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Luke Short Books In Order

Publication Order of Standalone Novels

The Branded Man (1936) Hardcover  Paperback  Kindle
The Feud At Single Shot (1936) Hardcover  Paperback  Kindle
The Man on the Blue (1936) Hardcover  Paperback  Kindle
Brand of Empire (1937) Hardcover  Paperback  Kindle
King Colt (1937) Hardcover  Paperback  Kindle
Marauder's Moon (1937) Hardcover  Paperback  Kindle
Bold Rider (1938) Hardcover  Paperback  Kindle
Hard Money (1938) Hardcover  Paperback  Kindle
Raiders of the Rimrock (1938) Hardcover  Paperback  Kindle
Savage Range (1938) Hardcover  Paperback  Kindle
Bounty Guns (1939) Hardcover  Paperback  Kindle
Dead Freight for Piute (1939) Hardcover  Paperback  Kindle
War on the Cimarron (1939) Hardcover  Paperback  Kindle
Bought with a Gun (1940) Hardcover  Paperback  Kindle
Raw Land (1940) Hardcover  Paperback  Kindle
Gunman's Chance (1941) Hardcover  Paperback  Kindle
Hardcase (1941) Hardcover  Paperback  Kindle
Ride the Man Down (1942) Hardcover  Paperback  Kindle
Sunset Graze (1942) Hardcover  Paperback  Kindle
And the Wind Blows Free (1943) Hardcover  Paperback  Kindle
Ramrod (1943) Hardcover  Paperback  Kindle
Coroner Creek (1945) Hardcover  Paperback  Kindle
Fiddlefoot (1946) Hardcover  Paperback  Kindle
High Vermilion (1947) Hardcover  Paperback  Kindle
Station West (1947) Hardcover  Paperback  Kindle
Vengeance Valley (1949) Hardcover  Paperback  Kindle
Ambush (1950) Hardcover  Paperback  Kindle
Barren Land Murders (1951) Hardcover  Paperback  Kindle
Play a Lone Hand (1952) Hardcover  Paperback  Kindle
Saddle by Starlight (1953) Hardcover  Paperback  Kindle
Silver Rock (1953) Hardcover  Paperback  Kindle
Rimrock (1956) Hardcover  Paperback  Kindle
Colt's Law (1957) Hardcover  Paperback  Kindle
Summer of the Smoke (1958) Hardcover  Paperback  Kindle
The Whip (1958) Hardcover  Paperback  Kindle
The Gold Rustlers (1959) Hardcover  Paperback  Kindle
Hurricane Range (1959) Hardcover  Paperback  Kindle
First Claim (1960) Hardcover  Paperback  Kindle
Gauntlet of Fire (1960) Hardcover  Paperback  Kindle
Weary Range (1960) Hardcover  Paperback  Kindle
Western Freight (1960) Hardcover  Paperback  Kindle
Desert Crossing (1963) Hardcover  Paperback  Kindle
Last Hunt (1963) Hardcover  Paperback  Kindle
Misery Lode (1964) Hardcover  Paperback  Kindle
First Campaign (1965) Hardcover  Paperback  Kindle
Floodwater (1965) Hardcover  Paperback  Kindle
Trigger Country (1965) Hardcover  Paperback  Kindle
Paper Sheriff (1966) Hardcover  Paperback  Kindle
The Primrose Try (1967) Hardcover  Paperback  Kindle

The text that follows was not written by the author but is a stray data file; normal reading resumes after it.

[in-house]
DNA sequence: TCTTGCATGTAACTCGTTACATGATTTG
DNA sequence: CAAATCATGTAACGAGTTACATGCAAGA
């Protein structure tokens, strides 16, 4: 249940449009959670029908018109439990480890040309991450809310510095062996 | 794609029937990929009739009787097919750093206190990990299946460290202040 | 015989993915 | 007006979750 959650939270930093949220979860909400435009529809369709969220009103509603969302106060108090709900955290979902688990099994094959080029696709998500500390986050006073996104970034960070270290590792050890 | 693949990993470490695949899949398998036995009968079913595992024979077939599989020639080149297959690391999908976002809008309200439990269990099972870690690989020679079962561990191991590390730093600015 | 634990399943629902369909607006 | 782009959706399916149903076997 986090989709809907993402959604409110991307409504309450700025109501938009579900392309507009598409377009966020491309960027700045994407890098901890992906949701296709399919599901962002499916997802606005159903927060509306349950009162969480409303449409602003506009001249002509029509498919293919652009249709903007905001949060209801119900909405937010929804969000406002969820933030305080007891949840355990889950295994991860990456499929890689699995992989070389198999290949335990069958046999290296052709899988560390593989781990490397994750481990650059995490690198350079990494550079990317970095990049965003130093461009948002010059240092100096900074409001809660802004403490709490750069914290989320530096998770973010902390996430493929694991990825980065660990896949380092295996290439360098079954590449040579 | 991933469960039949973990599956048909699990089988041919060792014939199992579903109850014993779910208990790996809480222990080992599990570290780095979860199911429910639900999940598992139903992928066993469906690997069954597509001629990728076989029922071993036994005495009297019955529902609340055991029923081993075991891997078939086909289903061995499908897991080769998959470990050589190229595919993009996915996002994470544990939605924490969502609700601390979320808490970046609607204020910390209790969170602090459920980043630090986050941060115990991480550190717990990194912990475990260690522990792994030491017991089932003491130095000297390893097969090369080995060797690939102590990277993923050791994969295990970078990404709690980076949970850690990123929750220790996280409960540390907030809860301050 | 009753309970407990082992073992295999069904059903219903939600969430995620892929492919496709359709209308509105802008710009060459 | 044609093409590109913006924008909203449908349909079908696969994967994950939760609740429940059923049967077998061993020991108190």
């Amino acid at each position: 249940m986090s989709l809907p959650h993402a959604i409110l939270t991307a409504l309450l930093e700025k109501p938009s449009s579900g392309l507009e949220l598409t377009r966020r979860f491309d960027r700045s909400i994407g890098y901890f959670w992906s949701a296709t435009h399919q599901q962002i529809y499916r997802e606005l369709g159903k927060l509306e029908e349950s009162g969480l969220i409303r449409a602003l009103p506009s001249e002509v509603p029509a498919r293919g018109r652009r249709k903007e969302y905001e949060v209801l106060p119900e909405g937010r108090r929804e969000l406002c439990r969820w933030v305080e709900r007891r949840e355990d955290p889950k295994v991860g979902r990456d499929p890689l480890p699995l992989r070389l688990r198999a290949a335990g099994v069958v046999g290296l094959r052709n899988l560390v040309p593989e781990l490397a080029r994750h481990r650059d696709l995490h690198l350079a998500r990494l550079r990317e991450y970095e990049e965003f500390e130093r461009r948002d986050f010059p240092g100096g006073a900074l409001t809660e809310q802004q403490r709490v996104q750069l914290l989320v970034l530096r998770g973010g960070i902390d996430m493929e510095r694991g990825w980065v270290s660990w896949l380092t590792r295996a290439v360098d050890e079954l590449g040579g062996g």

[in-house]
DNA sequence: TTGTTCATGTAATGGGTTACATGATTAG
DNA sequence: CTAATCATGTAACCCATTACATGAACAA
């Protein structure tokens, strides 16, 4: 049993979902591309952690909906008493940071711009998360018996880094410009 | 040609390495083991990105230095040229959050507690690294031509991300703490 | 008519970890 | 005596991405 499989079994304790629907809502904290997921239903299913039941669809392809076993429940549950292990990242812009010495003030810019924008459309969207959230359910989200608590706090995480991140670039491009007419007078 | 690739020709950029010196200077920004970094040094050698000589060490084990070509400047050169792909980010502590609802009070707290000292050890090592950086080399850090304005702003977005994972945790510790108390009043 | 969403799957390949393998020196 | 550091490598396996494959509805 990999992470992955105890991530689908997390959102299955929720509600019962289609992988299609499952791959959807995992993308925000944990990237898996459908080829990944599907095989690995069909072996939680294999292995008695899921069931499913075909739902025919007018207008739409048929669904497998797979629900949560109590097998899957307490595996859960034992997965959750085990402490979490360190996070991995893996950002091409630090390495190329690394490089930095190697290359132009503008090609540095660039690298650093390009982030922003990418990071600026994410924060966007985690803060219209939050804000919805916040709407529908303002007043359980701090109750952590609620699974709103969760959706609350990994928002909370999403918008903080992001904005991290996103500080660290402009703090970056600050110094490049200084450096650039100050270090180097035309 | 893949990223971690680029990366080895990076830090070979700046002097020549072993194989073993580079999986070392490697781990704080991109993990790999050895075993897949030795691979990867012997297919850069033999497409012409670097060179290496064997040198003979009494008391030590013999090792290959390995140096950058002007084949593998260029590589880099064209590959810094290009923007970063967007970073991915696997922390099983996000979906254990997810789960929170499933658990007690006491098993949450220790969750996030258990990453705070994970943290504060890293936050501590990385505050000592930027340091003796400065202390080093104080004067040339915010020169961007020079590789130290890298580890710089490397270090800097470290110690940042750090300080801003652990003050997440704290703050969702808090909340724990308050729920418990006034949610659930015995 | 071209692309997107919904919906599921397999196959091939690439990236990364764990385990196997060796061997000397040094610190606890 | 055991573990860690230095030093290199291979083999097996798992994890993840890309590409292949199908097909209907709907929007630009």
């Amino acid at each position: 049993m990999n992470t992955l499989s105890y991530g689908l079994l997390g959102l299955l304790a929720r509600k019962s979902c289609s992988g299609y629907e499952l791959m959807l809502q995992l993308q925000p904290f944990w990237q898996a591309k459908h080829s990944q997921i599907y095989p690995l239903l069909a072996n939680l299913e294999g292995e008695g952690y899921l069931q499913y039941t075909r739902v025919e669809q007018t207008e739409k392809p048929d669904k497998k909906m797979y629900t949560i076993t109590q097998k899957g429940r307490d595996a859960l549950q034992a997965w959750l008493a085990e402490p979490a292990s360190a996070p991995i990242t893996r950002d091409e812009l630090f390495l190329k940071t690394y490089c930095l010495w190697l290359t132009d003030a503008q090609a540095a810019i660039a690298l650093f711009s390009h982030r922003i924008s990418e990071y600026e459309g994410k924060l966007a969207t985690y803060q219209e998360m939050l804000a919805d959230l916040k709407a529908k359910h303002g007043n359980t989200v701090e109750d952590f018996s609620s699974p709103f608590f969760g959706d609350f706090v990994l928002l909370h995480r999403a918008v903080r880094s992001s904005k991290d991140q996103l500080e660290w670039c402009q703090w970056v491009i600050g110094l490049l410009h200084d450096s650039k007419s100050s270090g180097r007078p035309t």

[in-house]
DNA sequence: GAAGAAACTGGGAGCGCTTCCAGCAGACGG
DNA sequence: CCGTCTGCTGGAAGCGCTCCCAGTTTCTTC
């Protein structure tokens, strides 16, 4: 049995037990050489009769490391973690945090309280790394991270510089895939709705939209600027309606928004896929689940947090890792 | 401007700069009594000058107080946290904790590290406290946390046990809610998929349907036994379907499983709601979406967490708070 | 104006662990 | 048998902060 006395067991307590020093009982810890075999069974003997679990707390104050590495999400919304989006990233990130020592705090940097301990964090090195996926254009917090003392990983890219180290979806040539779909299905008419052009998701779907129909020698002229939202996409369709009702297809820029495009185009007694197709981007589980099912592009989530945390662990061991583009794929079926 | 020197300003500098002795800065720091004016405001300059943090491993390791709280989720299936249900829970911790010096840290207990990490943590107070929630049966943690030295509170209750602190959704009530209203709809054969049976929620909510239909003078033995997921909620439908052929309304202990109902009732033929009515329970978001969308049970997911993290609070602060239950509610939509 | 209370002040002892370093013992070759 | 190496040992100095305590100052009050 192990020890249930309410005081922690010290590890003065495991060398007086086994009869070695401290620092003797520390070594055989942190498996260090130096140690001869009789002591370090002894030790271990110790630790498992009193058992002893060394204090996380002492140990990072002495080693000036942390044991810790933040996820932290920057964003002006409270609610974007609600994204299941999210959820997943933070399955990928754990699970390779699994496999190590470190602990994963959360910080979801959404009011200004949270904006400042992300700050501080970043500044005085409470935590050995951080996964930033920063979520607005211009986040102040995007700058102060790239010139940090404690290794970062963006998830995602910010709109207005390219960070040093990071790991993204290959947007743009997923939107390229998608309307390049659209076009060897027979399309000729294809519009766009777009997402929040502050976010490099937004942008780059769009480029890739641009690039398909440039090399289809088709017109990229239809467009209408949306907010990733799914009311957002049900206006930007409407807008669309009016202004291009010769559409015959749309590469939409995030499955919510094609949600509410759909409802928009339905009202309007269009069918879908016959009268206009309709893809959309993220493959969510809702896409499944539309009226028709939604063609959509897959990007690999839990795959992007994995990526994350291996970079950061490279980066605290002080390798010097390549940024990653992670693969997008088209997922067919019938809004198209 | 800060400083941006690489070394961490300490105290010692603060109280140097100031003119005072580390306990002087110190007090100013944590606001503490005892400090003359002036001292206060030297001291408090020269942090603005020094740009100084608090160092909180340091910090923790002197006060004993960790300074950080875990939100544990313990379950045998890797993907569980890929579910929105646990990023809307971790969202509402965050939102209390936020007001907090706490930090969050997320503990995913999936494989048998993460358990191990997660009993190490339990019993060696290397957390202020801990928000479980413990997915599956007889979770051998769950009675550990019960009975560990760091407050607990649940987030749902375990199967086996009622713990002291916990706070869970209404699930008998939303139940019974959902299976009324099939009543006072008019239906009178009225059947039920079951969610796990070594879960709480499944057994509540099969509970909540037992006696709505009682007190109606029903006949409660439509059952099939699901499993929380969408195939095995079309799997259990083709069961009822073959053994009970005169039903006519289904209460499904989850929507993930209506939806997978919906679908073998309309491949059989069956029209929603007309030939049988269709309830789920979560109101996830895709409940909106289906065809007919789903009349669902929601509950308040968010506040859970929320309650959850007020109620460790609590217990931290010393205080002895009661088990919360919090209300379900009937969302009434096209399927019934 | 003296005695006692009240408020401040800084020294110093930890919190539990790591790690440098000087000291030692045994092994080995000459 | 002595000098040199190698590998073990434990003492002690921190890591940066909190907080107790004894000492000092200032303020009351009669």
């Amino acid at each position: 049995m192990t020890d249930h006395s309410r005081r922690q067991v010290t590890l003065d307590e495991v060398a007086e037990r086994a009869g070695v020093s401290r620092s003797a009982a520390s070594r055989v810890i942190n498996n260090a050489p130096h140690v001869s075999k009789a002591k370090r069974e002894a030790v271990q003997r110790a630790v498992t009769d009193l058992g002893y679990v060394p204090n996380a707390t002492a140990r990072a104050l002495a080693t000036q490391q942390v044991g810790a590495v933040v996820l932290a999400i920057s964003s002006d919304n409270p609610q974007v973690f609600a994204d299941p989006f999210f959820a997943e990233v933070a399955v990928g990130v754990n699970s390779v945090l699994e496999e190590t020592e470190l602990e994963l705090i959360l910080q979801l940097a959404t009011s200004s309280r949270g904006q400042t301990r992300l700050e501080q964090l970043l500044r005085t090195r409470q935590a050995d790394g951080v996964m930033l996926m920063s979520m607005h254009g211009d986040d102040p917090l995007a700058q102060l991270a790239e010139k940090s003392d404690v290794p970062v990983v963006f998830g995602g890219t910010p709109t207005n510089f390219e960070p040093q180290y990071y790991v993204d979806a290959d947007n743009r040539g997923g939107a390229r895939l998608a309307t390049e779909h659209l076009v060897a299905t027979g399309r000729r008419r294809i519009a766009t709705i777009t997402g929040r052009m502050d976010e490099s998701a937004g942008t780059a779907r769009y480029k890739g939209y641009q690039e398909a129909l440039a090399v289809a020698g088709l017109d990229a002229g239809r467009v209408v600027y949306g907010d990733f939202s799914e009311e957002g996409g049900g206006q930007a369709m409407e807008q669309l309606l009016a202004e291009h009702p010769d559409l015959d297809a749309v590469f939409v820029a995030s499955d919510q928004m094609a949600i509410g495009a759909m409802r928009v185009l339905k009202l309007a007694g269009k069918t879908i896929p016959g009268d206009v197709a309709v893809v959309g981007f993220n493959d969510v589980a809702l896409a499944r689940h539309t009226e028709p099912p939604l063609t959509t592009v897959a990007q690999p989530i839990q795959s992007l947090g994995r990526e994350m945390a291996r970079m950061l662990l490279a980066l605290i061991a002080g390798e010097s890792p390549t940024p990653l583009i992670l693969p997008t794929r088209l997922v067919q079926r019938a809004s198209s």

Debt of Honor (1968) Hardcover  Paperback  Kindle
Donovan's Gun (1969) Hardcover  Paperback  Kindle
The Guns of Hanging Lake (1969) Hardcover  Paperback  Kindle
The Some-Day Country (1970) Hardcover  Paperback  Kindle
Three for the Money (1970) Hardcover  Paperback  Kindle
The Stalkers (1973) Hardcover  Paperback  Kindle
The Man from Two Rivers (1975) Hardcover  Paperback  Kindle
The Deserters (1975) Hardcover  Paperback  Kindle
Trouble Country (1976) Hardcover  Paperback  Kindle
Man from the Desert (1979) Hardcover  Paperback  Kindle
King Cole (1980) Hardcover  Paperback  Kindle
A Man Could Get Killed (1980) Hardcover  Paperback  Kindle
The Marshal of Vengeance (1985) Hardcover  Paperback  Kindle
The Outrider (1989) Hardcover  Paperback  Kindle
Show the Colors (1989) Hardcover  Paperback  Kindle
The Jackleg Sheriff (1989) Hardcover  Paperback  Kindle

Luke Short is the pseudonym of Frederick Dilley Glidden, one of the most prolific authors of Western novels that ever lived. He was born in 1908 and published his first novel “The Feud at Single Shot” in 1936. By the time of his death in 1975, he had published more than a hundred short stories and over fifty novels. There are more than thirty million copies of his works in print and his books are still popular years after his death. Luke Short went to the University of Missouri, from where he graduated with a degree in journalism in 1930. He then became a newspaper reporter but he was soon bored with the job and quit as all he wanted to be was a writer. Between 1930 and 1931, he worked for five different publications but decided it was not for him as he described himself as a disappointed writer forced to write the news. He then worked several odd jobs that included fur trapping and logging in Canada and assistant to an archeologist in New Mexico. During this time, he was buying pulp magazines for the Western fiction which he read in his spare time. After reading tens of these stories he believed that maybe he could write better stories that what he was reading.